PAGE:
Summer 2016 Newsletter: Rodents and Leptospirosis

[ 0 ] April 22, 2016 |

Capture4343Good luck keeping squirrels off your bird feeders! My wife Karla prefers an obstacle course to keep the squirrels confused. They are clever!

As are most rodents that seem to blossom in population once the sun and warm weather show up. I have mentioned before my ongoing battle with the moles and voles that are trying to take over our yard. I also get a census of the population outside by the variety of critters our cat “Stanley” carts into our house alive and well for fun and games with his brother.

The rodent population is cute but often damaging and my reason to mention them here is their tendency to carry disease. Their population explodes about now. It is the rare house pet that has not had an encounter with a mouse or some small rodent repeatedly in their life. As owners you may not be aware of the ubiquitous nature of these little creatures. Even if you are not seeing them your pet is investigating the smell of their urine and feces in the yard. Rodents are famous for helping to transmit disease.

Fortunately the Bubonic Plague is not my concern here. Interestingly enough that disease does still exist in western states primarily limited to wild Prairie Dog colonies. It is the same bacteria and the flea is still is involved in transmission but it has been renamed Sylvatic Plague.

Not our problem here. Leptospirosis is however alive and well in the wild animal population of this area and is commonly carried by rodents. Any mammal can become infected but cats are very resistant and rarely get sick from this bacteria. Dogs are another story. It can be a deadly disease in the dog. So serious that we actually have a vaccine for its prevention.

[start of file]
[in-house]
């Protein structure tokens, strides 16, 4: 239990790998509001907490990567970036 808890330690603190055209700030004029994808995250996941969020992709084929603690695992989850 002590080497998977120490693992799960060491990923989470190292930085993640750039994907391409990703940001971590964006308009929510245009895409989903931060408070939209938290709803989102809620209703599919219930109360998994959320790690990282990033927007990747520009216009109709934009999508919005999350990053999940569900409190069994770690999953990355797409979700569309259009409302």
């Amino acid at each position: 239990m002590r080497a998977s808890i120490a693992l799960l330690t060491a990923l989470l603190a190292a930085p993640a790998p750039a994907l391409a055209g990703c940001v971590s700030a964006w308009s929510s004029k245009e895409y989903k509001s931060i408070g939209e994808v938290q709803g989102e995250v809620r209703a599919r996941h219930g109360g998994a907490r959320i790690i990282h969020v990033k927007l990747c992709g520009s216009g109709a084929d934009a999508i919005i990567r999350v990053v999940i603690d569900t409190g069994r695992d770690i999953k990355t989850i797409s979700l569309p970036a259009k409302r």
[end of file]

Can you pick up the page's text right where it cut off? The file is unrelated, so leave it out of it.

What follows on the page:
It is included in our Parvo/Distemper yearly vaccine and many owners do not realize their pet has been vaccinated for this widespread disease. Not all vaccines contain this additional protection for Leptospirosis or Lepto in short.

Our 3 offices always include it in a canine vaccination program. We treat this disease but generally in pets vaccinated elsewhere. Our vaccine works but must be repeated at least once a year. In high risk environments sometimes more often. It is part of our routine preventive health program at Underwood Animal Hospital and Twenty First Street Vet Clinic.

Please do not let me distract you from the most important preventive health vaccinations! For puppies it is always PARVO, PARVO,PARVO!

Parvovirus is the most serious disease in the first year of a dogs life and kills many. One dose does not make a pup immune! A puppy series of vaccines is necessary for complete protection. 6,9,12,and 15 weeks of age are a standard schedule. No puppy we have given a complete vaccine series has ever died from parvovirus. The series must be complete is the important point. “He had his shot” is a common statement that means nothing regarding that puppies ability to survive a parvovirus infection.

The same regimen is important for kittens. Waiting to give vaccines when a pet is neutered or spayed is a huge mistake. Many of these viral diseases have already entered their system by then. Kittens can be vaccinated against Herpes snotty nose and eye disease but it has to be early before the become exposed. Like any mammalian herpesvirus once it is in the system it is there for life!

Last but not least all pets need to be kept current on their Rabies vaccination. It is not a good idea it is the law. Most of our wildlife contact occurs in the warm weather months. Our bat population in Ohio is the endemic carrier of Rabies virus EVERY year even when no other mammals test positive. Here is Roodie my self appointed coonhound at my house. We had to literally pry up a board on our deck recently because he cornered a raccoon so far beneath the deck he was stuck there.

Time to make sure you have not left your pet in the car with Windows up. Temperatures change fast this time of year.

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